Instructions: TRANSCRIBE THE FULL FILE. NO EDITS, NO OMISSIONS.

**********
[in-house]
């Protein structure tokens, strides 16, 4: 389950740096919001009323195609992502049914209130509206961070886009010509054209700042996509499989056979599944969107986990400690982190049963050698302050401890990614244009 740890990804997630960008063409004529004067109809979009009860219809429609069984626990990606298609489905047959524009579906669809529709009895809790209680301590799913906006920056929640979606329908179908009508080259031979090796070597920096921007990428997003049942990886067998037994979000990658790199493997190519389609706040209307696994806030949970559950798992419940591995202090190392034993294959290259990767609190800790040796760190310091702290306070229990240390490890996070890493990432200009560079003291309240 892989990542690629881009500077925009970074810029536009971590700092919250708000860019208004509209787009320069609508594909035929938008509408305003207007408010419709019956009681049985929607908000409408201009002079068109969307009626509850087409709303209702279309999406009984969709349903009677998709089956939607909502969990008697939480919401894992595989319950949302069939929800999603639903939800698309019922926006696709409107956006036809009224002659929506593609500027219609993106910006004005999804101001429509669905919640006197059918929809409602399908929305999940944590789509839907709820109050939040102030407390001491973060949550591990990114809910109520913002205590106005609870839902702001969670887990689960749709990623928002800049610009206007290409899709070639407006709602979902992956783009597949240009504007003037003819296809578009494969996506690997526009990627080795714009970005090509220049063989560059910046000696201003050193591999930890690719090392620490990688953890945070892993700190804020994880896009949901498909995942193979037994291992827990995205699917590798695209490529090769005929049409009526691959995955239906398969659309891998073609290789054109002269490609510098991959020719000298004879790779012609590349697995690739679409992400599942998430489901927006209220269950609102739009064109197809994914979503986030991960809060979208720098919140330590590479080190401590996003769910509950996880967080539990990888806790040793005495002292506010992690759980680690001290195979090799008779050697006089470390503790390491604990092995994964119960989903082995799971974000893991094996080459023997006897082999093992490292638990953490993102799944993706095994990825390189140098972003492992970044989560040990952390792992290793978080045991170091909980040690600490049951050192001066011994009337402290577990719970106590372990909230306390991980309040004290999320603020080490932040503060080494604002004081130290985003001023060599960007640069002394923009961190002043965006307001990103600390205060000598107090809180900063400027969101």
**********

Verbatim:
[in-house]
């Protein structure tokens, strides 16, 4: 389950740096919001009323195609992502049914209130509206961070886009010509054209700042996509499989056979599944969107986990400690982190049963050698302050401890990614244009 740890990804997630960008063409004529004067109809979009009860219809429609069984626990990606298609489905047959524009579906669809529709009895809790209680301590799913906006920056929640979606329908179908009508080259031979090796070597920096921007990428997003049942990886067998037994979000990658790199493997190519389609706040209307696994806030949970559950798992419940591995202090190392034993294959290259990767609190800790040796760190310091702290306070229990240390490890996070890493990432200009560079003291309240 892989990542690629881009500077925009970074810029536009971590700092919250708000860019208004509209787009320069609508594909035929938008509408305003207007408010419709019956009681049985929607908000409408201009002079068109969307009626509850087409709303209702279309999406009984969709349903009677998709089956939607909502969990008697939480919401894992595989319950949302069939929800999603639903939800698309019922926006696709409107956006036809009224002659929506593609500027219609993106910006004005999804101001429509669905919640006197059918929809409602399908929305999940944590789509839907709820109050939040102030407390001491973060949550591990990114809910109520913002205590106005609870839902702001969670887990689960749709990623928002800049610009206007290409899709070639407006709602979902992956783009597949240009504007003037003819296809578009494969996506690997526009990627080795714009970005090509220049063989560059910046000696201003050193591999930890690719090392620490990688953890945070892993700190804020994880896009949901498909995942193979037994291992827990995205699917590798695209490529090769005929049409009526691959995955239906398969659309891998073609290789054109002269490609510098991959020719000298004879790779012609590349697995690739679409992400599942998430489901927006209220269950609102739009064109197809994914979503986030991960809060979208720098919140330590590479080190401590996003769910509950996880967080539990990888806790040793005495002292506010992690759980680690001290195979090799008779050697006089470390503790390491604990092995994964119960989903082995799971974000893991094996080459023997006897082999093992490292638990953490993102799944993706095994990825390189140098972003492992970044989560040990952390792992290793978080045991170091909980040690600490049951050192001066011994009337402290577990719970106590372990909230306390991980309040004290999320603020080490932040503060080494604002004081130290985003001023060599960007640069002394923009961190002043965006307001990103600390205060000598107090809180900063400027969101």